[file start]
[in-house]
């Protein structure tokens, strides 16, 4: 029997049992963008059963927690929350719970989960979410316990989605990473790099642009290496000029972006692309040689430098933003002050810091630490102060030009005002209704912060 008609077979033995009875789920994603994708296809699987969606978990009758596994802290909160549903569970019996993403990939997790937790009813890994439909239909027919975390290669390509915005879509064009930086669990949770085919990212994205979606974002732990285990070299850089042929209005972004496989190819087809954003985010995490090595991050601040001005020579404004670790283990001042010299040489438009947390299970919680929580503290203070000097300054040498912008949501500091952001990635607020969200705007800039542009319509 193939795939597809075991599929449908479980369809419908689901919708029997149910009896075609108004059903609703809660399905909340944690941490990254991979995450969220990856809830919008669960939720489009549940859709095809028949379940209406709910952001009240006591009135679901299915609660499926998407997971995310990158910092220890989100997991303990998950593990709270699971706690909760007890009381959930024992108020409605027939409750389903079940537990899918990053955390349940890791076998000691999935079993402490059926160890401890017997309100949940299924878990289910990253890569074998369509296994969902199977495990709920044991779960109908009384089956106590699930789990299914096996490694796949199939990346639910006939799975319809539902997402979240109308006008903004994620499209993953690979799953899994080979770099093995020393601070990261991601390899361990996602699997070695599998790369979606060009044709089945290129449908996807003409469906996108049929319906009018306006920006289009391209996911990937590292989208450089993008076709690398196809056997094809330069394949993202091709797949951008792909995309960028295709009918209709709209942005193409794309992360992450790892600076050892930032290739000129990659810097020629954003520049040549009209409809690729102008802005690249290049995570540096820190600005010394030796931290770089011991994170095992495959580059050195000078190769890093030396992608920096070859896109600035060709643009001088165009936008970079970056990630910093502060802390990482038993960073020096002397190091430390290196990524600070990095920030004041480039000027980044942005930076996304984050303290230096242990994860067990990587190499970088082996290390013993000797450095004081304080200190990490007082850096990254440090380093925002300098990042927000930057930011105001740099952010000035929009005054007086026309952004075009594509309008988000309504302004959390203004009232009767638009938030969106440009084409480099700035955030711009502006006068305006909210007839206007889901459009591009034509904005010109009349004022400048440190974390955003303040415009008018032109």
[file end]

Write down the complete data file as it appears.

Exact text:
[in-house]
């Protein structure tokens, strides 16, 4: 029997049992963008059963927690929350719970989960979410316990989605990473790099642009290496000029972006692309040689430098933003002050810091630490102060030009005002209704912060 008609077979033995009875789920994603994708296809699987969606978990009758596994802290909160549903569970019996993403990939997790937790009813890994439909239909027919975390290669390509915005879509064009930086669990949770085919990212994205979606974002732990285990070299850089042929209005972004496989190819087809954003985010995490090595991050601040001005020579404004670790283990001042010299040489438009947390299970919680929580503290203070000097300054040498912008949501500091952001990635607020969200705007800039542009319509 193939795939597809075991599929449908479980369809419908689901919708029997149910009896075609108004059903609703809660399905909340944690941490990254991979995450969220990856809830919008669960939720489009549940859709095809028949379940209406709910952001009240006591009135679901299915609660499926998407997971995310990158910092220890989100997991303990998950593990709270699971706690909760007890009381959930024992108020409605027939409750389903079940537990899918990053955390349940890791076998000691999935079993402490059926160890401890017997309100949940299924878990289910990253890569074998369509296994969902199977495990709920044991779960109908009384089956106590699930789990299914096996490694796949199939990346639910006939799975319809539902997402979240109308006008903004994620499209993953690979799953899994080979770099093995020393601070990261991601390899361990996602699997070695599998790369979606060009044709089945290129449908996807003409469906996108049929319906009018306006920006289009391209996911990937590292989208450089993008076709690398196809056997094809330069394949993202091709797949951008792909995309960028295709009918209709709209942005193409794309992360992450790892600076050892930032290739000129990659810097020629954003520049040549009209409809690729102008802005690249290049995570540096820190600005010394030796931290770089011991994170095992495959580059050195000078190769890093030396992608920096070859896109600035060709643009001088165009936008970079970056990630910093502060802390990482038993960073020096002397190091430390290196990524600070990095920030004041480039000027980044942005930076996304984050303290230096242990994860067990990587190499970088082996290390013993000797450095004081304080200190990490007082850096990254440090380093925002300098990042927000930057930011105001740099952010000035929009005054007086026309952004075009594509309008988000309504302004959390203004009232009767638009938030969106440009084409480099700035955030711009502006006068305006909210007839206007889901459009591009034509904005010109009349004022400048440190974390955003303040415009008018032109």